FIRST PLACE, YEARBOOK 325+ PAGES, The Crimson. Not a first win for the yearbook in this competition but still significant because it’s the first time the yearbook earned First Place in Best of Show.
INDIVIDUAL COMPETITIONS: We fared better with these competitions last year, but we have graduate Kelsey Bryant to thank for the Clint Vaught memorial video she produced which won an Honorable Mention for Multimedia Story of the Year.
ON-DEMAND “WRITE-OFF” CONTESTS: All of our delegates competed in these contests among 1,000+ of their national counterparts on Friday (except Julian Wright, Patrick Haertel, Emily McConville, and Jack Keyes who ended up having a conflict in the convention schedule). Five out of nine students who competed from Manual placed, our highest percentage of wins ever for on-demand contests.
Josh Svoboda, sophomore, received the highest award, SUPERIOR, in Yearbook Layout.
Kinsey Ball, a junior, received the highest award, SUPERIOR, in First Year Photography.
Tara Steiden, a senior, received the highest award, SUPERIOR, for her Photography Portfolio.
Hannah Phillips, a freshman, received the second highest award, EXCELLENT, in Poetry Writing.
Zoe Schaver, a senior, received the second highest award, EXCELLENT, in Feature Writing.
Olivia Millar, a freshman, received the third highest award, HONORABLE MENTION, in Review Writing.
COURAGE IN STUDENT JOURNALISM AWARD: Awarded by the Student Press Law Center. Zoe Schaver, Emily McConville, Kelsey McKim, Dakota Sherek, Patrick Haertel, and Virginia Johnson picked up this award for a publication they did outside of school last year. Zoe gave a five minute speech to an audience of about 5,000 students, teachers, and professionals at the San Antonio convention center.
In the next Journalism 2 unit, we’ll be reading lots of prizewinning feature articles. To start with, please read The Girl in the Window, a Pulitzer Prize winner from 2009. Be ready to discuss the article in class when we meet again. If you’re the type of person who can easily recall everything you’ve ever read, then you don’t need to take notes; if you’re not that type of person, then I’d strongly suggest making notes as you read. What words, phrases or descriptions are the most vivid? Which parts of the story have the most emotional impact on you? How is this different from a regular inverted-pyramid news article?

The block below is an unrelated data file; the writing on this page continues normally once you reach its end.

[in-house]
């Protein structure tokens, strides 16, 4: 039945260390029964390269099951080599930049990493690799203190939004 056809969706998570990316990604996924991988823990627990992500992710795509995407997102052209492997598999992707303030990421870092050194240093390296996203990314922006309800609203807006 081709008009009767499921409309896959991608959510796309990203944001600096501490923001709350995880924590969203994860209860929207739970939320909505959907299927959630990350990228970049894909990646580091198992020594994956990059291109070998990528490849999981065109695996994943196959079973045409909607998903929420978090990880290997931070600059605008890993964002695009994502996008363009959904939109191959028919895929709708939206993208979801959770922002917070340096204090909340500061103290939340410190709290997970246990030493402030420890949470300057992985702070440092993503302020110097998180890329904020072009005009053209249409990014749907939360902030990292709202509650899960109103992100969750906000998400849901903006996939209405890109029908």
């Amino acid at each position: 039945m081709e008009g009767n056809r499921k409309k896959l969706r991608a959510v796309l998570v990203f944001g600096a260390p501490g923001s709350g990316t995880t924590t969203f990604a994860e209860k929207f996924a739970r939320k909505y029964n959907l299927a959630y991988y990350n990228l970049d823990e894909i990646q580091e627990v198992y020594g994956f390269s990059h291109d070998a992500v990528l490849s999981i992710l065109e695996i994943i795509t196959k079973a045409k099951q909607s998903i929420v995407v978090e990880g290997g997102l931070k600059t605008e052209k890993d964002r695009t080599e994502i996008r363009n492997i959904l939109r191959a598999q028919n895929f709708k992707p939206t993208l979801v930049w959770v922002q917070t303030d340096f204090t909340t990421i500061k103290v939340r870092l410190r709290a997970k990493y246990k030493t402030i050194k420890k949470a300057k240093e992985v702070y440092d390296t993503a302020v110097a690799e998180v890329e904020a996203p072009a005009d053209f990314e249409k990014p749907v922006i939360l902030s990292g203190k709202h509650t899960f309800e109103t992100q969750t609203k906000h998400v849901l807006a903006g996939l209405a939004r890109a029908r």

Both J2 classes should read one or more of these articles by local journalist Michael Jones before Thursday (W3) or Friday (R3):
Mr. Jones will be a guest speaker in class during J2 on Thursday and Friday. Mr. Jones will speak about feature article writing, moving a story from idea to publication, and being a freelancer versus a staff writer. After reading his article(s), have at least two questions ready to ask, and be ready to take notes during the discussion. Next week I will check for your notes and questions.
J2 students looking for online resources can find them here: